On the Failure to Notice that White People are White: Generating and Testing Hypotheses in the Celebrity Guessing Game

Hegarty, Peter (2017). On the Failure to Notice that White People are White: Generating and Testing Hypotheses in the Celebrity Guessing Game. Journal of Experimental Psychology: General, 146(1) pp. 41–62.

DOI: https://doi.org/10.1037/xge0000243

Abstract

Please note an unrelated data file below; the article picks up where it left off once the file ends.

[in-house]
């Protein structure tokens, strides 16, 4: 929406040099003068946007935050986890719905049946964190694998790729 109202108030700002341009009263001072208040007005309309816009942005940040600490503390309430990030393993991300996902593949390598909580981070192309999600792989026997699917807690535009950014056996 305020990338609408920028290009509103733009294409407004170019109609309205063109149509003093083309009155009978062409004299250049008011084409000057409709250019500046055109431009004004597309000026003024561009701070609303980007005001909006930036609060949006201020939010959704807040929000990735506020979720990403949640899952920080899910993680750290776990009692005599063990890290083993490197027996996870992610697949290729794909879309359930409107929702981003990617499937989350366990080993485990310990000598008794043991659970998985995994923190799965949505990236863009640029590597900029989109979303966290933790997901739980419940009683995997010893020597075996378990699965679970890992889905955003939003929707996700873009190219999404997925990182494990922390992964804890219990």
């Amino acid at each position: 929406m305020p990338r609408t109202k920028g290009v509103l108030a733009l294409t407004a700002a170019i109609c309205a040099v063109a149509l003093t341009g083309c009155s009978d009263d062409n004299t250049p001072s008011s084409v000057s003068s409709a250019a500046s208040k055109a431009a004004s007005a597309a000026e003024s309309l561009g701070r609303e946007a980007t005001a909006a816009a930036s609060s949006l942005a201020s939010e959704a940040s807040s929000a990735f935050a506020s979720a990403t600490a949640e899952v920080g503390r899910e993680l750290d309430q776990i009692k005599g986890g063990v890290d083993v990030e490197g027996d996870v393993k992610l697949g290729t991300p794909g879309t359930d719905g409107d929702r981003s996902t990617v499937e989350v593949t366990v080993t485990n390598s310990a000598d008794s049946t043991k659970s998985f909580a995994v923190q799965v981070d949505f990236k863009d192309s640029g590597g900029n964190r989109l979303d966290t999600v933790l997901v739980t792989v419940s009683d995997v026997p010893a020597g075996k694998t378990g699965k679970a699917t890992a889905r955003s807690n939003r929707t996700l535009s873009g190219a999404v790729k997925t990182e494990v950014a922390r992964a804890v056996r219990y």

Drawing together social psychologists’ concerns with equality and cognitive psychologists’ concerns with scientific inference, six studies (n = 841) showed how implicit category norms make the generation and test of hypothesis about race highly asymmetric. Having shown that Whiteness is the default race of celebrity actors (Study 1), Study 2 used a variant of Wason’s (1960) rule discovery task to demonstrate greater difficulty in discovering rules that require specifying that race is shared by White celebrity actors than by Black celebrity actors. Clues to the Whiteness of White actors from analogous problems had little effect on hypothesis formation or rule discovery (Studies 3-4). Rather, across Studies 2-4 feedback about negative cases - non-White celebrities’ - facilitated the discovery that White actors shared a race, whether participants or experimenters generated the negative cases. These category norms were little affected by making White actors’ Whiteness more informative (Study 5). Whilst participants understood that discovering that White actors are White would be harder than discovering that Black actors are Black, they showed limited insight into the information contained in negative cases (Study 6). Category norms render some identities as implicit defaults, making hypothesis formation and generalization about real social groups asymmetric in ways that have implications for scientific reasoning and social equality.

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